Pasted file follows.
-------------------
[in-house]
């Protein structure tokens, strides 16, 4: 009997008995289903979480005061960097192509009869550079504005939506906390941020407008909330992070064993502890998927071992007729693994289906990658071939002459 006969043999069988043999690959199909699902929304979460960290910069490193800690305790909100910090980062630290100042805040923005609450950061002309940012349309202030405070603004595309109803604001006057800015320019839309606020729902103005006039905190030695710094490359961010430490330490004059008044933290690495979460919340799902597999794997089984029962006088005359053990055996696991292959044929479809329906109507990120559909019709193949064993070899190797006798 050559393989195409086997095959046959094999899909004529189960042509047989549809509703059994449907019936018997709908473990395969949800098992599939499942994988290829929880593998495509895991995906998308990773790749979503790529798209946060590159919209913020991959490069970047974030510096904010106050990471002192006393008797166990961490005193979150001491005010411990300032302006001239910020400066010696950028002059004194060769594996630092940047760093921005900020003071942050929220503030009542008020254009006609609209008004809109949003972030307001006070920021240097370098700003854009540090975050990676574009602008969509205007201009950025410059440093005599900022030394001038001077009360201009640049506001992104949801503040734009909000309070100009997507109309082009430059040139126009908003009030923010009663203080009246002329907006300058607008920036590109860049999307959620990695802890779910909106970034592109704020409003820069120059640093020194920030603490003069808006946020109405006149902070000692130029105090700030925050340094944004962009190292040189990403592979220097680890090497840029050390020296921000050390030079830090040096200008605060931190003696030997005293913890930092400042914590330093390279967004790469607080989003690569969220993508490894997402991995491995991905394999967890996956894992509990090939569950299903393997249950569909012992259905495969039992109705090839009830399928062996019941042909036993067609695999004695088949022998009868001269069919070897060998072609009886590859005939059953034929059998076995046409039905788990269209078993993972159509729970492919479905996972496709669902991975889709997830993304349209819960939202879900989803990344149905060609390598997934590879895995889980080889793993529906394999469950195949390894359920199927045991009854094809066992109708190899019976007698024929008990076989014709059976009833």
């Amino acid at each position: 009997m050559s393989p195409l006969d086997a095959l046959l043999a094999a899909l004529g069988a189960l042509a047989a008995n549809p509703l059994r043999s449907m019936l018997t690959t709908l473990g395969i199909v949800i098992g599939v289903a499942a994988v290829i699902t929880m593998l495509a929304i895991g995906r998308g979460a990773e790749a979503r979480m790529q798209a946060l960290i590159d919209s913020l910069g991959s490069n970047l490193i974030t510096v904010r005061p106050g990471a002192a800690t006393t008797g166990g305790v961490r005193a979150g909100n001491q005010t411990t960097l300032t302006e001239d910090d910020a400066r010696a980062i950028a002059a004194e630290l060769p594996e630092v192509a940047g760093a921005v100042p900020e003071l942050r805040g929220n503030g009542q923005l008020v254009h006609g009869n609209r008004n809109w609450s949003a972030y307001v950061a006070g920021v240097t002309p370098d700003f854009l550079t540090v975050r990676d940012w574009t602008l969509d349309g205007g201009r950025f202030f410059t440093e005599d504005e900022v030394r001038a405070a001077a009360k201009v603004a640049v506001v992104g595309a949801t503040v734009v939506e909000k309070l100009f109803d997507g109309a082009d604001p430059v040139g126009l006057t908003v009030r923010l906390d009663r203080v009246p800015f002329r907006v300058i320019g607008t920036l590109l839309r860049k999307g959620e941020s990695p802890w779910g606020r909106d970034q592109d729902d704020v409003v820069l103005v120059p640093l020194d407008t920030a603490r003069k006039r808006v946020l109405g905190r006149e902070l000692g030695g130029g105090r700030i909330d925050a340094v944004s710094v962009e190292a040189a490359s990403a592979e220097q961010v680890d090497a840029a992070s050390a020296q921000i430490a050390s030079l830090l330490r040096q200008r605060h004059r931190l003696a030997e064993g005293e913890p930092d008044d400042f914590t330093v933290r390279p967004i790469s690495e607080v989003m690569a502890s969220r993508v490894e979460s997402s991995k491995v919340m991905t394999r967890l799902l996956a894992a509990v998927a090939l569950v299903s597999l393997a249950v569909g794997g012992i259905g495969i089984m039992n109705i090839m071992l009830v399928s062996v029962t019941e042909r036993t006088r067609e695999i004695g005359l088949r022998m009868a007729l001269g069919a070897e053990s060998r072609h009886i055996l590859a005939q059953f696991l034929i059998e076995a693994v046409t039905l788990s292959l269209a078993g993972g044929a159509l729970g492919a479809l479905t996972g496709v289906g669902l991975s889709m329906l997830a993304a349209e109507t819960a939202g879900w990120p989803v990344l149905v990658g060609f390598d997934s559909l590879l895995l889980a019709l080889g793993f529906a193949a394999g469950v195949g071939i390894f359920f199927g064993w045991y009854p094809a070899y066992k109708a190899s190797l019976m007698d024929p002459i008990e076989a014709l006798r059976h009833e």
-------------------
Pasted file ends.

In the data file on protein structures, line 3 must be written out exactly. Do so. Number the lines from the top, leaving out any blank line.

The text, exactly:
């Amino acid at each position: 009997m050559s393989p195409l006969d086997a095959l046959l043999a094999a899909l004529g069988a189960l042509a047989a008995n549809p509703l059994r043999s449907m019936l018997t690959t709908l473990g395969i199909v949800i098992g599939v289903a499942a994988v290829i699902t929880m593998l495509a929304i895991g995906r998308g979460a990773e790749a979503r979480m790529q798209a946060l960290i590159d919209s913020l910069g991959s490069n970047l490193i974030t510096v904010r005061p106050g990471a002192a800690t006393t008797g166990g305790v961490r005193a979150g909100n001491q005010t411990t960097l300032t302006e001239d910090d910020a400066r010696a980062i950028a002059a004194e630290l060769p594996e630092v192509a940047g760093a921005v100042p900020e003071l942050r805040g929220n503030g009542q923005l008020v254009h006609g009869n609209r008004n809109w609450s949003a972030y307001v950061a006070g920021v240097t002309p370098d700003f854009l550079t540090v975050r990676d940012w574009t602008l969509d349309g205007g201009r950025f202030f410059t440093e005599d504005e900022v030394r001038a405070a001077a009360k201009v603004a640049v506001v992104g595309a949801t503040v734009v939506e909000k309070l100009f109803d997507g109309a082009d604001p430059v040139g126009l006057t908003v009030r923010l906390d009663r203080v009246p800015f002329r907006v300058i320019g607008t920036l590109l839309r860049k999307g959620e941020s990695p802890w779910g606020r909106d970034q592109d729902d704020v409003v820069l103005v120059p640093l020194d407008t920030a603490r003069k006039r808006v946020l109405g905190r006149e902070l000692g030695g130029g105090r700030i909330d925050a340094v944004s710094v962009e190292a040189a490359s990403a592979e220097q961010v680890d090497a840029a992070s050390a020296q921000i430490a050390s030079l830090l330490r040096q200008r605060h004059r931190l003696a030997e064993g005293e913890p930092d008044d400042f914590t330093v933290r390279p967004i790469s690495e607080v989003m690569a502890s969220r993508v490894e979460s997402s991995k491995v919340m991905t394999r967890l799902l996956a894992a509990v998927a090939l569950v299903s597999l393997a249950v569909g794997g012992i259905g495969i089984m039992n109705i090839m071992l009830v399928s062996v029962t019941e042909r036993t006088r067609e695999i004695g005359l088949r022998m009868a007729l001269g069919a070897e053990s060998r072609h009886i055996l590859a005939q059953f696991l034929i059998e076995a693994v046409t039905l788990s292959l269209a078993g993972g044929a159509l729970g492919a479809l479905t996972g496709v289906g669902l991975s889709m329906l997830a993304a349209e109507t819960a939202g879900w990120p989803v990344l149905v990658g060609f390598d997934s559909l590879l895995l889980a019709l080889g793993f529906a193949a394999g469950v195949g071939i390894f359920f199927g064993w045991y009854p094809a070899y066992k109708a190899s190797l019976m007698d024929p002459i008990e076989a014709l006798r059976h009833e």